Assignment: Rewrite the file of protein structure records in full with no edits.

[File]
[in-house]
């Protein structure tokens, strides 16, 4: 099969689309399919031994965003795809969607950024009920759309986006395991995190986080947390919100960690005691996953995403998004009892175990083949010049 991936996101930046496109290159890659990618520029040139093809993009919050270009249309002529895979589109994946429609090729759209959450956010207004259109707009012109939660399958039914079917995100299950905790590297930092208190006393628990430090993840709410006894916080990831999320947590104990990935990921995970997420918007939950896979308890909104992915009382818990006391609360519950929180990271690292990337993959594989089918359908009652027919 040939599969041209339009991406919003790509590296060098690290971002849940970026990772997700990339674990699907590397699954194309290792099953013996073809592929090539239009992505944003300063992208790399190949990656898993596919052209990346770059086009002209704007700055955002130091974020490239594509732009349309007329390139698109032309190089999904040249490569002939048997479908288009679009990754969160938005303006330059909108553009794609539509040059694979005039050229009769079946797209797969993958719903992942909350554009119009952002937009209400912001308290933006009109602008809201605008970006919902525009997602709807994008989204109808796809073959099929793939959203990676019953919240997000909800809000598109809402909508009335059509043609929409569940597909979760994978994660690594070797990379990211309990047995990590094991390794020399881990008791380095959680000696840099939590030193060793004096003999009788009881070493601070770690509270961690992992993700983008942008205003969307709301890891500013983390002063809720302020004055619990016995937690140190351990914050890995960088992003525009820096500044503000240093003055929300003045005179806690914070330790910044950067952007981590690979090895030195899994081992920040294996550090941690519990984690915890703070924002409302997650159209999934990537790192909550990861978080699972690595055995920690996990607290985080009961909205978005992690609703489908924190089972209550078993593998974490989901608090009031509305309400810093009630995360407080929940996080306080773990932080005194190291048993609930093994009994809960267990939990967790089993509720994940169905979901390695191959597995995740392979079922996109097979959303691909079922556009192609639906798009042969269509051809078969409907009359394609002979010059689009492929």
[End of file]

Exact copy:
[in-house]
């Protein structure tokens, strides 16, 4: 099969689309399919031994965003795809969607950024009920759309986006395991995190986080947390919100960690005691996953995403998004009892175990083949010049 991936996101930046496109290159890659990618520029040139093809993009919050270009249309002529895979589109994946429609090729759209959450956010207004259109707009012109939660399958039914079917995100299950905790590297930092208190006393628990430090993840709410006894916080990831999320947590104990990935990921995970997420918007939950896979308890909104992915009382818990006391609360519950929180990271690292990337993959594989089918359908009652027919 040939599969041209339009991406919003790509590296060098690290971002849940970026990772997700990339674990699907590397699954194309290792099953013996073809592929090539239009992505944003300063992208790399190949990656898993596919052209990346770059086009002209704007700055955002130091974020490239594509732009349309007329390139698109032309190089999904040249490569002939048997479908288009679009990754969160938005303006330059909108553009794609539509040059694979005039050229009769079946797209797969993958719903992942909350554009119009952002937009209400912001308290933006009109602008809201605008970006919902525009997602709807994008989204109808796809073959099929793939959203990676019953919240997000909800809000598109809402909508009335059509043609929409569940597909979760994978994660690594070797990379990211309990047995990590094991390794020399881990008791380095959680000696840099939590030193060793004096003999009788009881070493601070770690509270961690992992993700983008942008205003969307709301890891500013983390002063809720302020004055619990016995937690140190351990914050890995960088992003525009820096500044503000240093003055929300003045005179806690914070330790910044950067952007981590690979090895030195899994081992920040294996550090941690519990984690915890703070924002409302997650159209999934990537790192909550990861978080699972690595055995920690996990607290985080009961909205978005992690609703489908924190089972209550078993593998974490989901608090009031509305309400810093009630995360407080929940996080306080773990932080005194190291048993609930093994009994809960267990939990967790089993509720994940169905979901390695191959597995995740392979079922996109097979959303691909079922556009192609639906798009042969269509051809078969409907009359394609002979010059689009492929």